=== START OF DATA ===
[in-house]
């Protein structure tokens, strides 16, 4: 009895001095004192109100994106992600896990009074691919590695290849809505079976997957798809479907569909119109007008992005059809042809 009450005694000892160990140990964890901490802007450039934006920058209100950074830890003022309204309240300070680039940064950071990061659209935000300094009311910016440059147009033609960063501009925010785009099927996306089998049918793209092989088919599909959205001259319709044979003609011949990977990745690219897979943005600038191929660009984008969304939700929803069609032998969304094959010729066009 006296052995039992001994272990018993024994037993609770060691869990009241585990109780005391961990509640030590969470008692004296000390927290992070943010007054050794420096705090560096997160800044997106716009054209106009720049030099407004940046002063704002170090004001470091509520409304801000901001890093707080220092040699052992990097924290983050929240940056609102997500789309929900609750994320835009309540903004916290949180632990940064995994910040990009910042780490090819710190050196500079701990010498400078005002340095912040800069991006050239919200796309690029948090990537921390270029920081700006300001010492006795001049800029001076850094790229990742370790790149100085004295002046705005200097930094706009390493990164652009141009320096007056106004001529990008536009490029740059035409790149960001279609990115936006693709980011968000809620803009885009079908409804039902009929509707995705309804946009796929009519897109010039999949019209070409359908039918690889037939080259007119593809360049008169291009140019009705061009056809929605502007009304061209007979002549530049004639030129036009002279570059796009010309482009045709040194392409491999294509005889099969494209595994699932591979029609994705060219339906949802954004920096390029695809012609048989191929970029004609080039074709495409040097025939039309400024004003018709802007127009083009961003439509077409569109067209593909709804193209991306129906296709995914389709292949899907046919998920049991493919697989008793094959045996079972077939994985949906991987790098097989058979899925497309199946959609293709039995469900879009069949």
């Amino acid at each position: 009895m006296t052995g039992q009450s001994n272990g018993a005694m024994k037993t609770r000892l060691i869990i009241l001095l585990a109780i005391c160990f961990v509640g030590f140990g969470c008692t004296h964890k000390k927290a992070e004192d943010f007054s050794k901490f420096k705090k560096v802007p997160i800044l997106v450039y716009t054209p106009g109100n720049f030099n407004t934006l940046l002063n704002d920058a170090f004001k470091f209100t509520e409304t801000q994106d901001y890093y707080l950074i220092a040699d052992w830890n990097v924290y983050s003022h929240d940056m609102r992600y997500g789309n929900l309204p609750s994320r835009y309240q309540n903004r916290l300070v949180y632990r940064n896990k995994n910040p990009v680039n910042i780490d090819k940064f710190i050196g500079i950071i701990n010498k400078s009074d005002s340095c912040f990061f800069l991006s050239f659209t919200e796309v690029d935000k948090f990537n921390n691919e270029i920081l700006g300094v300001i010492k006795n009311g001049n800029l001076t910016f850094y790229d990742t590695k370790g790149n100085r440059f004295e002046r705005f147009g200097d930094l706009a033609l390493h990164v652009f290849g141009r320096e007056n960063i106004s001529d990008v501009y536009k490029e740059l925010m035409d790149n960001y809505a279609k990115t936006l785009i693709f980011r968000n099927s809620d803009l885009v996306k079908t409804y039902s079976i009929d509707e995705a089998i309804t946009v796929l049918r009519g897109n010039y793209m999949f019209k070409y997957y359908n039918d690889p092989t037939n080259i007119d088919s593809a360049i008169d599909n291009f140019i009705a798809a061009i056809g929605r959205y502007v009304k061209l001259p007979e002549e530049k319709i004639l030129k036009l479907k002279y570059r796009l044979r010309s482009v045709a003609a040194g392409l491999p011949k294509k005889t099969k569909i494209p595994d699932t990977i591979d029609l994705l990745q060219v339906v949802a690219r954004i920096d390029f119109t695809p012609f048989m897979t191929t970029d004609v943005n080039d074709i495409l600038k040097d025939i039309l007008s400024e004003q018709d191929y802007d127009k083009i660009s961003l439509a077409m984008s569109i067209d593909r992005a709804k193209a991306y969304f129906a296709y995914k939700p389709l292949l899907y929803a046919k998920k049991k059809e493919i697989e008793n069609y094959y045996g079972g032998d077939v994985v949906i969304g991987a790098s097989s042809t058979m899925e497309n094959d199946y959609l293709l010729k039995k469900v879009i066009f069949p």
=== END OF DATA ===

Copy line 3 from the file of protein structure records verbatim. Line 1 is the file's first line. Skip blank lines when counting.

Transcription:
């Amino acid at each position: 009895m006296t052995g039992q009450s001994n272990g018993a005694m024994k037993t609770r000892l060691i869990i009241l001095l585990a109780i005391c160990f961990v509640g030590f140990g969470c008692t004296h964890k000390k927290a992070e004192d943010f007054s050794k901490f420096k705090k560096v802007p997160i800044l997106v450039y716009t054209p106009g109100n720049f030099n407004t934006l940046l002063n704002d920058a170090f004001k470091f209100t509520e409304t801000q994106d901001y890093y707080l950074i220092a040699d052992w830890n990097v924290y983050s003022h929240d940056m609102r992600y997500g789309n929900l309204p609750s994320r835009y309240q309540n903004r916290l300070v949180y632990r940064n896990k995994n910040p990009v680039n910042i780490d090819k940064f710190i050196g500079i950071i701990n010498k400078s009074d005002s340095c912040f990061f800069l991006s050239f659209t919200e796309v690029d935000k948090f990537n921390n691919e270029i920081l700006g300094v300001i010492k006795n009311g001049n800029l001076t910016f850094y790229d990742t590695k370790g790149n100085r440059f004295e002046r705005f147009g200097d930094l706009a033609l390493h990164v652009f290849g141009r320096e007056n960063i106004s001529d990008v501009y536009k490029e740059l925010m035409d790149n960001y809505a279609k990115t936006l785009i693709f980011r968000n099927s809620d803009l885009v996306k079908t409804y039902s079976i009929d509707e995705a089998i309804t946009v796929l049918r009519g897109n010039y793209m999949f019209k070409y997957y359908n039918d690889p092989t037939n080259i007119d088919s593809a360049i008169d599909n291009f140019i009705a798809a061009i056809g929605r959205y502007v009304k061209l001259p007979e002549e530049k319709i004639l030129k036009l479907k002279y570059r796009l044979r010309s482009v045709a003609a040194g392409l491999p011949k294509k005889t099969k569909i494209p595994d699932t990977i591979d029609l994705l990745q060219v339906v949802a690219r954004i920096d390029f119109t695809p012609f048989m897979t191929t970029d004609v943005n080039d074709i495409l600038k040097d025939i039309l007008s400024e004003q018709d191929y802007d127009k083009i660009s961003l439509a077409m984008s569109i067209d593909r992005a709804k193209a991306y969304f129906a296709y995914k939700p389709l292949l899907y929803a046919k998920k049991k059809e493919i697989e008793n069609y094959y045996g079972g032998d077939v994985v949906i969304g991987a790098s097989s042809t058979m899925e497309n094959d199946y959609l293709l010729k039995k469900v879009i066009f069949p």